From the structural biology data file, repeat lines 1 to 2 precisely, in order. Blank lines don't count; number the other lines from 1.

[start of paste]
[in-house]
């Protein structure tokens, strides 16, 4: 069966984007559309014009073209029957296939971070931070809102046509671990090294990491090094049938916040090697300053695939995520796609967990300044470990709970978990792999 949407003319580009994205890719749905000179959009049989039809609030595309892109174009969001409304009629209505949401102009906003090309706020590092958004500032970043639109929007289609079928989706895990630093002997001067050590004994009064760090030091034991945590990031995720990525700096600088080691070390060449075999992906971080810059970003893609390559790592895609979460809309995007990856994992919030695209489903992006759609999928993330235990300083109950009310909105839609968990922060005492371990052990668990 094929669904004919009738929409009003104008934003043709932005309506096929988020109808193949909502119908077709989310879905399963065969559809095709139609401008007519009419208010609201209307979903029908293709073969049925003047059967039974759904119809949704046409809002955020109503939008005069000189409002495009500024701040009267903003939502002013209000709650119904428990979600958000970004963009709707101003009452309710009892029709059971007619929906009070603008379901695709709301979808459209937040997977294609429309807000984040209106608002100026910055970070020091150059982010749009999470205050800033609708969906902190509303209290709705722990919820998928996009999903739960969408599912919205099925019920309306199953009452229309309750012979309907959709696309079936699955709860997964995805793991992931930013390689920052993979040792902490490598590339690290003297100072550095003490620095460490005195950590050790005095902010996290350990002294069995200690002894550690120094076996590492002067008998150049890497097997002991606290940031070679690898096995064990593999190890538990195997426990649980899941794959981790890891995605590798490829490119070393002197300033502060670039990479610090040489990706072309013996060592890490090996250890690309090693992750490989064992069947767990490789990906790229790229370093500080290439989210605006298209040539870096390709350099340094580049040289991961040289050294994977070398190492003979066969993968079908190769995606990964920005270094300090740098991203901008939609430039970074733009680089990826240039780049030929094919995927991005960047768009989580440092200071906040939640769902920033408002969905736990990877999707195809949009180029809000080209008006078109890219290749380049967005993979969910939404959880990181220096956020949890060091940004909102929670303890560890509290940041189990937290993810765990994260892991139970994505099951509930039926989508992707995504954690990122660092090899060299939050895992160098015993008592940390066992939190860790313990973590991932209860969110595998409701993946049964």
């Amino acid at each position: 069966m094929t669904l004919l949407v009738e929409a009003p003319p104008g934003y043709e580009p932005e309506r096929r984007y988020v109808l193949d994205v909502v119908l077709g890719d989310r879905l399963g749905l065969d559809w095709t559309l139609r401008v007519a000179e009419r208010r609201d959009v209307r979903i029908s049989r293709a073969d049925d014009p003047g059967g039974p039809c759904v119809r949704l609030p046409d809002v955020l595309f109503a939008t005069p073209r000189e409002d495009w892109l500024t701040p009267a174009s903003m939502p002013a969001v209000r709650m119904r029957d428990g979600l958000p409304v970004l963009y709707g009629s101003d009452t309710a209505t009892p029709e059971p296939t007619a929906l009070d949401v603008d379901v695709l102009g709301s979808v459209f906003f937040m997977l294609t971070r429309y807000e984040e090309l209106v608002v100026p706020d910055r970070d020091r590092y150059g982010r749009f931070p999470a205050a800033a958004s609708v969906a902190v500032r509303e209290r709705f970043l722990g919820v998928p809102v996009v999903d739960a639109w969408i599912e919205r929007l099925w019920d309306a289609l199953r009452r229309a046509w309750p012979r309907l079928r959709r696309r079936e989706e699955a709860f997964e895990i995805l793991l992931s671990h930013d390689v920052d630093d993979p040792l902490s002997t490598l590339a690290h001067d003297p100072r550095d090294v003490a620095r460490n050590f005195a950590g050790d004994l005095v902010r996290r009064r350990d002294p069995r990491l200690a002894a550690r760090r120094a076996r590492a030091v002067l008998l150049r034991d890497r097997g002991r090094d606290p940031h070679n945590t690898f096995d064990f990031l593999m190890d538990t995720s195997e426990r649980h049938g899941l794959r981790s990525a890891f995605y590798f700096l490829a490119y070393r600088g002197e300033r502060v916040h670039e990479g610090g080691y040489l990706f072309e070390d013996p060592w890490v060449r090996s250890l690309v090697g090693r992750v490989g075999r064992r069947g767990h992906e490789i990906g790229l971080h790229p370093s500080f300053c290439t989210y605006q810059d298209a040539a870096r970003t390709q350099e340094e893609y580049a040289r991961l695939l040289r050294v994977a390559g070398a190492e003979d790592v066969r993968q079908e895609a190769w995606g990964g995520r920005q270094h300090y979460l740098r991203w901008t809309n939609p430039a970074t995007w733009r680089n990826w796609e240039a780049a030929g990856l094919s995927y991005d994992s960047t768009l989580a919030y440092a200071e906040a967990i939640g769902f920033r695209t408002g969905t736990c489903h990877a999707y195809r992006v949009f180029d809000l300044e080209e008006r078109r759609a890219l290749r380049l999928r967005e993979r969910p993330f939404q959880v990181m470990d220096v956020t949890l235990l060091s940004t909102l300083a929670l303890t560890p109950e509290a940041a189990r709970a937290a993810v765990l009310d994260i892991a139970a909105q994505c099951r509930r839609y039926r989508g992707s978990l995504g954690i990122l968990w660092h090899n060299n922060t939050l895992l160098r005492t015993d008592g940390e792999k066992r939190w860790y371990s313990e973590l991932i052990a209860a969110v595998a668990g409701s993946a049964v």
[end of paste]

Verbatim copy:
[in-house]
């Protein structure tokens, strides 16, 4: 069966984007559309014009073209029957296939971070931070809102046509671990090294990491090094049938916040090697300053695939995520796609967990300044470990709970978990792999 949407003319580009994205890719749905000179959009049989039809609030595309892109174009969001409304009629209505949401102009906003090309706020590092958004500032970043639109929007289609079928989706895990630093002997001067050590004994009064760090030091034991945590990031995720990525700096600088080691070390060449075999992906971080810059970003893609390559790592895609979460809309995007990856994992919030695209489903992006759609999928993330235990300083109950009310909105839609968990922060005492371990052990668990 094929669904004919009738929409009003104008934003043709932005309506096929988020109808193949909502119908077709989310879905399963065969559809095709139609401008007519009419208010609201209307979903029908293709073969049925003047059967039974759904119809949704046409809002955020109503939008005069000189409002495009500024701040009267903003939502002013209000709650119904428990979600958000970004963009709707101003009452309710009892029709059971007619929906009070603008379901695709709301979808459209937040997977294609429309807000984040209106608002100026910055970070020091150059982010749009999470205050800033609708969906902190509303209290709705722990919820998928996009999903739960969408599912919205099925019920309306199953009452229309309750012979309907959709696309079936699955709860997964995805793991992931930013390689920052993979040792902490490598590339690290003297100072550095003490620095460490005195950590050790005095902010996290350990002294069995200690002894550690120094076996590492002067008998150049890497097997002991606290940031070679690898096995064990593999190890538990195997426990649980899941794959981790890891995605590798490829490119070393002197300033502060670039990479610090040489990706072309013996060592890490090996250890690309090693992750490989064992069947767990490789990906790229790229370093500080290439989210605006298209040539870096390709350099340094580049040289991961040289050294994977070398190492003979066969993968079908190769995606990964920005270094300090740098991203901008939609430039970074733009680089990826240039780049030929094919995927991005960047768009989580440092200071906040939640769902920033408002969905736990990877999707195809949009180029809000080209008006078109890219290749380049967005993979969910939404959880990181220096956020949890060091940004909102929670303890560890509290940041189990937290993810765990994260892991139970994505099951509930039926989508992707995504954690990122660092090899060299939050895992160098015993008592940390066992939190860790313990973590991932209860969110595998409701993946049964």